Small silencing RNAs function in almost every aspect of cellular biology. Argonaute proteins bind small RNA and execute gene silencing. The number of Argonaute paralogs range from 5 in Drosophila melanogaster , 8 in Homo sapiens to an astounding 27 in Caenorhabditis elegans. This begs several questions: Do Argonaute proteins have different small RNA repertoires? Do Argonaute proteins behave differently? And if so, how are they functionally and mechanistically distinct?
To address these questions, we examined the thermodynamic, kinetic and functional properties of fly Argonaute1 (dAgo1), fly Argonaute2 (dAgo2) and mouse Argonaute2 (mAGO2). Our studies reveal that in fly, small RNA duplexes sort into Argonaute proteins based on their intrinsic structures: extensively paired siRNA duplex is preferentially sorted into dAgo2 while imperfectly paired miRNA duplex is channeled into dAgo1. The sorting of small RNA is uncoupled from its biogenesis. This is exemplified by mir-277, which is born a miRNA but its extensive duplex structure licenses its entry into dAgo2. In the Argonaute protein, the small RNA guide partitions into functional domains: anchor, seed, central, 3' supplementary and tail. Of these domains, the seed initiates binding to target.
Both dAgo2 and mAGO2 (more closely related to and a surrogate for dAgo1 in our studies) bind targets at astonishing diffusion-limited rates (~107–108 M−1s−1). The dissociation kinetics between dAgo2 and mAGO2 from their targets, however, are different. For a fully paired target, dAgo2 dissociates slowly (t½ ~2 hr) but for a seed-matched target, dAgo2 dissociates rapidly (t½ ~20 s). In comparison, mAGO2 does not discriminate between either targets and demonstrates an equivalent dissociation rate (t½ ~20 min). Regardless, both dAgo2 and mAGO2 demonstrate high binding affinity to perfect targets with equilibrium dissociation constants, KD ~4–20 pM. Functionally, we also showed that dAgo1 but not dAgo2 silence a centrally bulged target. By contrast, dAgo2 cleaved and destroyed perfectly paired targets 43-fold faster than dAgo1. In target cleavage, dAgo2 can tolerate mismatches, bulged and internal loop in the target but at the expense of reduced target binding affinities and cleavage rates.
Taken together, our studies indicate that small RNAs are actively sorted into different Argonaute proteins with distinct thermodynamic, kinetic and functional behaviors. Our quantitative biochemical analysis also allows us to model how Argonaute proteins find, bind and regulate their targets.
The Role of Inducible T Cell Kinase (Itk) in the Development of Innate T Cells and in the Formation of Protective Memory Responses: A Dissertation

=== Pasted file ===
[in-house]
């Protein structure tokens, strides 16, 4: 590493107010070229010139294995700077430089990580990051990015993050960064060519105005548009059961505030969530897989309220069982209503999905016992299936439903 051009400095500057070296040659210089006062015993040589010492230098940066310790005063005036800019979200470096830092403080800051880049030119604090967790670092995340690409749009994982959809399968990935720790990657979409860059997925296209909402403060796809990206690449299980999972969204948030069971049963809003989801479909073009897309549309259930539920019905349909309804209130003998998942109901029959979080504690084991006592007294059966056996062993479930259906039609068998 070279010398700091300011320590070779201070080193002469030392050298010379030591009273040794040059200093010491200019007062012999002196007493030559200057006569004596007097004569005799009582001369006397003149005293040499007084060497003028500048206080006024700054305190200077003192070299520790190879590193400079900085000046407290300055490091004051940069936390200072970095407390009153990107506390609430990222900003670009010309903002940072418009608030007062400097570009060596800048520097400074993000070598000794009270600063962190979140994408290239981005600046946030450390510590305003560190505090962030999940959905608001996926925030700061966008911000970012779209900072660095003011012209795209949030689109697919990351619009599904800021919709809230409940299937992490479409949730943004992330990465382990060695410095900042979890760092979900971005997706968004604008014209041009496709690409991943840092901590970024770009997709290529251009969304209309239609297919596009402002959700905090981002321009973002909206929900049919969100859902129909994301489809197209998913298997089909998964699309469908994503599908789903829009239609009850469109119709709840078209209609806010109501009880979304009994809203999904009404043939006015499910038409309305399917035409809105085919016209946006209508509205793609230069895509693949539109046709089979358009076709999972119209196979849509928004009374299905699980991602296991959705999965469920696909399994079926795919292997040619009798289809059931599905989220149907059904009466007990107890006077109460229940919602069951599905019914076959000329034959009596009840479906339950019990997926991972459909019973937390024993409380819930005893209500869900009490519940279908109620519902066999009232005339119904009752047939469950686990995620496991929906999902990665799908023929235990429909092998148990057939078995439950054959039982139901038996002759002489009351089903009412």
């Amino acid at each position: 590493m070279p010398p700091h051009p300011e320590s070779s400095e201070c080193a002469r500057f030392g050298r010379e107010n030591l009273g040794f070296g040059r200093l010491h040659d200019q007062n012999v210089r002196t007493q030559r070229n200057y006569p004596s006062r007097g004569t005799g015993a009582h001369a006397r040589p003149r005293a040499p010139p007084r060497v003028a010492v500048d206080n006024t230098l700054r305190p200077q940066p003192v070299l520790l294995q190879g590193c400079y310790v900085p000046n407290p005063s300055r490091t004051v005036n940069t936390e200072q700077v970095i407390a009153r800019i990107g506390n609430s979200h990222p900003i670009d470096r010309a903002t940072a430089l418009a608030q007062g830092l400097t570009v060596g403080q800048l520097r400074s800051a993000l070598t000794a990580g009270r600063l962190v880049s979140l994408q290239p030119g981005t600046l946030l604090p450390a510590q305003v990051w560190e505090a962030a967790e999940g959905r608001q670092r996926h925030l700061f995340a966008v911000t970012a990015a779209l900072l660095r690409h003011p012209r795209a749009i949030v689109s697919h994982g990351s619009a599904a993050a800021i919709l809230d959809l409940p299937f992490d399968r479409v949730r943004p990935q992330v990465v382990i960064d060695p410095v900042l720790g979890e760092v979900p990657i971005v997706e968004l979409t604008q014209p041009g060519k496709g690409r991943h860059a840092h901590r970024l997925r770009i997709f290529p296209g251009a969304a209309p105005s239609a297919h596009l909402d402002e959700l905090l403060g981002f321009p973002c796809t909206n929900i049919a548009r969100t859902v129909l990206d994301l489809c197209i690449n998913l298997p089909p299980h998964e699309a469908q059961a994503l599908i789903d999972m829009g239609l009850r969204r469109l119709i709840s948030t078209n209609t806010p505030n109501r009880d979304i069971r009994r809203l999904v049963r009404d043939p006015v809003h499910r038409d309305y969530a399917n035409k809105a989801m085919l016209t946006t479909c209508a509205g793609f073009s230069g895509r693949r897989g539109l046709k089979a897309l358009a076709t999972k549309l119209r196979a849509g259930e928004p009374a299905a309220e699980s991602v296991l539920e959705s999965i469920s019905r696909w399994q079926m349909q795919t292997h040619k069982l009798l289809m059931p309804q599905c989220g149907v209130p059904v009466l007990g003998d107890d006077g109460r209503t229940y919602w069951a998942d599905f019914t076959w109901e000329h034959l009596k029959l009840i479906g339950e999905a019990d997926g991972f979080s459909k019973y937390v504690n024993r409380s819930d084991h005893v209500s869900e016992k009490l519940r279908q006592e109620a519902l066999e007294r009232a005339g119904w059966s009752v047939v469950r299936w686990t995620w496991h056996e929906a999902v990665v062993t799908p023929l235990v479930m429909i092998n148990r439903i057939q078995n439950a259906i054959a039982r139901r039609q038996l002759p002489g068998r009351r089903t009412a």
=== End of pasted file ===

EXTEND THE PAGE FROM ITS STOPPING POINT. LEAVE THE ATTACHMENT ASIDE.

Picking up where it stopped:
T cell development in the thymus produces multiple lineages of cells, including conventional naïve CD4+ and CD8+ T cells, regulatory T cells, and innate T cells. Innate T cells encompass γδ T cells, invariant natural killer (iNKT) cells, mucosal-associated invariant T (MAIT) cells, and H2-M3-restricted cells (Berg, 2007). Although they are a minor subset of all thymocytes, innate T cells develop in the thymus and share characteristics of the innate and adaptive immune systems (Berg, 2007). These lymphocytes undergo antigen receptor rearrangement and are able to exert their effector function immediately upon ex vivo stimulation (Berg, 2007). However, in several strains of mice harboring mutations in T cell signaling proteins or transcriptional regulators, conventional CD8+ T cells develop as innate cells that share characteristics with memory T cells (Atherly et al., 2006b; Broussard et al., 2006; Fukuyama et al., 2009; Gordon et al., 2011; Verykokakis et al., 2010b; Weinreich et al., 2010). One of these signaling proteins, inducible T cell kinase (Itk) is a nonreceptor protein tyrosine kinase that signals downstream of the T cell receptor (TCR) (Berg et al., 2005). Upon TCR activation, Itk is activated and recruited to the TCR signaling complex, where Itk interacts with Src homology 2 (SH2) domain-containing leukocyte phosphoprotein of 76 kDa (SLP-76), linker for activation of T cells (LAT), and phospholipase C γ1 (PLCγ1) (Berg et al., 2005). Thus, in Itk-deficient mice, TCR signaling is disrupted, which results in mature CD4- CD8+ (CD8SP) thymocytes that are CD44high, CD62Lhigh, CD122+, and CXCR3+ and that express high levels of the transcription factor, Eomesodermin (Eomes) (Atherly et al., 2006b; Broussard et al., 2006; Weinreich et al., 2010). Recently, it was determined that the development of these innate CD8SP thymocytes in itk-/- mice is dependent on IL-4 produced in the thymic environment by a poorly characterized subset of CD3+ thymocytes expressing the transcriptional regulator, promyelocytic leukemia zinc finger (PLZF) (Gordon et al., 2011; Verykokakis et al., 2010b; Weinreich et al., 2010). Here we show that a sizeable proportion of mature CD4+ CD8- (CD4SP) thymocytes in itk-/- mice also develop as Eomesodermin+ innate T cells. These Eomes+ innate CD4+ T cells are CD44high, CD62Lhigh, CD122+, and CXCR3+ (Atherly et al., 2006b; Broussard et al., 2006; Dubois et al., 2006; Weinreich et al., 2010). Surprisingly, neither CD4SP nor CD8SP innate thymocytes in itk-/- mice are dependent on γδ T cells for their development as was previously hypothesized (Alonzo and Sant'Angelo, 2011). Instead, both subsets of innate itk-/- T cells require the presence of a novel PLZF-expressing, SAP-dependent thymocyte population that is essential for the conversion of conventional CD4+ and CD8+ T cells into Eomesodermin-expressing innate T cells with a memory phenotype. This novel subset of PLZF-expressing SAP-dependent innate T cells preferentially home to the spleen and mesenteric lymph nodes and have a restricted TCR repertoire. Thus, we have christened this subset as CD4+ PLZF + MAIT-like cells. We have characterized multiple subsets of innate T cells that expand in the absence of Itk. Therefore, we were interested in how innate T cells respond to infection. Although Itk KO mice have defects in cytolytic function and cytokine production during an acute infection, these mice are able to clear viral infections (Atherly et al., 2006a; Bachmann et al., 1997). Hence, we hypothesized that Itk-deficient memory CD8+ T cells would be able to provide protection upon a challenge infection. Conversely, we found this not to be true although Itk-deficient memory CD8+ T cells were present in similar frequencies and cell numbers as WT memory CD8+ T cells at 42 days post-infection. Furthermore, Itk-deficient memory CD8+ T cells were able to produce IFNγ and exert cytolytic function upon stimulation. Although the function of Itk-deficient memory CD8+ T cells appeared to be intact, we found that these cells were unable to expand in response to a challenge infection. Remarkably, conventional memory CD8+ T cells lacking Itk were able to expand and form protective memory responses upon challenge. Thus, the inability of Eomes+ innate CD8+ T cells to form protective memory responses does not appear to be intrinsic to cells deficient in Itk. This thesis is divided into six major chapters. The first chapter will provide an introduction to T cell development and the role of Itk in T cell development. Additionally, it will introduce a variety of innate T cell subsets that will be discussed throughout this thesis and will provide an overview of CD4+ and CD8 + T cell differentiation during infection. This section will explain the role of Itk in CD4+ helper T cell differentiation and describe how Itk-deficient CD8+ T cells respond to acute infection. The introduction will also discuss the generation of conventional memory CD8+ T cells. The second chapter will provide the details of the experimental procedures used in this thesis. The third chapter will describe the characterization and development of Eomes+ innate CD4+ T cells that develop in the absence of Itk. Additionally, this chapter will address the subset of PLZF+ innate T cells that induce the expression of Eomes in innate T cells. The fourth chapter will further characterize and explore the development of itk-/- CD4+ PLZF+ MAIT-like T cells. The fifth chapter will examine the role of Eomes + innate CD8+ T cells in protective memory responses. Chapters three through five will display work that is in preparation to be submitted to a peer-reviewed journal. The sixth chapter will discuss the results of this thesis and their implications.